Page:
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Jul 4, 2019

A Smoother Ride for Lessors: Vicarious Liability Cap Extended to Include Ride-Hailing Services

By Jill P. Fraser, Alyssa Gebert and Portia Biswas

Commercial auto lessors and their financial subsidiaries can breathe easy. Bill 107, Getting Ontario Moving Act, 2019 (the “Bill”), which extends the $1,000,000 liability cap to auto lessors where leased vehicles are used for ridesharing services, received Royal Assent on June 6, 2019.

The Bill includes amendments to the Insurance Act specifically targeting liability restrictions for auto lessors. Under Section 267.12 of the Insurance Act, lessors of motor vehicles are currently liable to a maximum of $1,000,000 for any loss or damage from personal injury resulting from the use of one of their leased vehicles.1 However, prior to the amendments, the cap did not apply if the leased vehicle was used for taxi or “ride for hire” purposes.2 Commercial auto lessors were not protected and could be vicariously liable for exorbitant costs in accidents causing personal injury – even where they had no control or possession over the leased vehicle.

With the surging popularity of ride-hailing services like Uber and Lyft, commercial auto lessors are seeing an increase in leased vehicles,3 and therefore an increase in liability. Although many rideshare companies have secured third party insurance4 for passengers, drivers and owners of vehicles being used for rideshare purposes, many insurance agreements will only provide coverage once the lessor’s insurance policy is exhausted, or exclude leased vehicles entirely.5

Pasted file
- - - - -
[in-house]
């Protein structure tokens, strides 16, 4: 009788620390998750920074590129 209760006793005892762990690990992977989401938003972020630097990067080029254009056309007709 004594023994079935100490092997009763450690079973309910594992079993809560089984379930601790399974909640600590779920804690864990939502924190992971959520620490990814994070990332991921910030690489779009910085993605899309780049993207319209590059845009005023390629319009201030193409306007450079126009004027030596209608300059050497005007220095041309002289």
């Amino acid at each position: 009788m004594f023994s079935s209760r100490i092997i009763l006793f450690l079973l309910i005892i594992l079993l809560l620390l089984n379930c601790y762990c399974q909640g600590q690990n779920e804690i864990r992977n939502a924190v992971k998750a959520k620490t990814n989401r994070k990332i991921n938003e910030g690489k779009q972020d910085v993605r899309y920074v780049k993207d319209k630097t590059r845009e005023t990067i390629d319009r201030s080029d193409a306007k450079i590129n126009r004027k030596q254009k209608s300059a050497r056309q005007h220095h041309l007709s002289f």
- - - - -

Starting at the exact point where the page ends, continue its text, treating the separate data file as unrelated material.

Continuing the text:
The Bill amends the exclusionary provision so that the liability cap does not apply to vehicles being used for rideshare services, unless the lessor of the vehicle and the lessee are “dealing with each other at arm’s length”.6 This is a relief for commercial auto lessors. The amendments provide potential legislative protection for vicarious liability, lessening the financial risks and providing certainty to vehicle financing businesses following a collision involving a leased vehicle used for ridesharing purposes.

The Financial Services Group at Aird & Berlis LLP regularly advises auto lessors and financers. Details are available at our Financial Services webpage.

*Portia Biswas is a 2019 summer student at Aird & Berlis LLP.


 

1 RSO 1990, c. I.8 s. 267.12(3)(a) [Insurance Act].
2 Ibid, s. 267.12(4)(c).
3 Ryan Patrick Jones, “Uber partnerships with car-rental startups could increase congestion experts say”, CBC, online: https://www.cbc.ca/news/canada/toronto/uber-partnerships-with-car-rental-startups-could-increase-congestion-experts-say-1.4778393.
4 Financial Services Commission of Ontario, “Ridesharing, carsharing and auto insurance in Ontario” (last modified 14 November 2018), Financial Services Commission of Ontario, online: https://www.fsco.gov.on.ca/en/auto/Pages/ridesharing-info.aspx
5 See Uber’s third party insurance agreement. Certificate of Automobile Insurance (For Ridesharing – Ontario) s. 1.8.3 and s. 3.3.5
6 Insurance Act, supra s. 267.12(4)(c).

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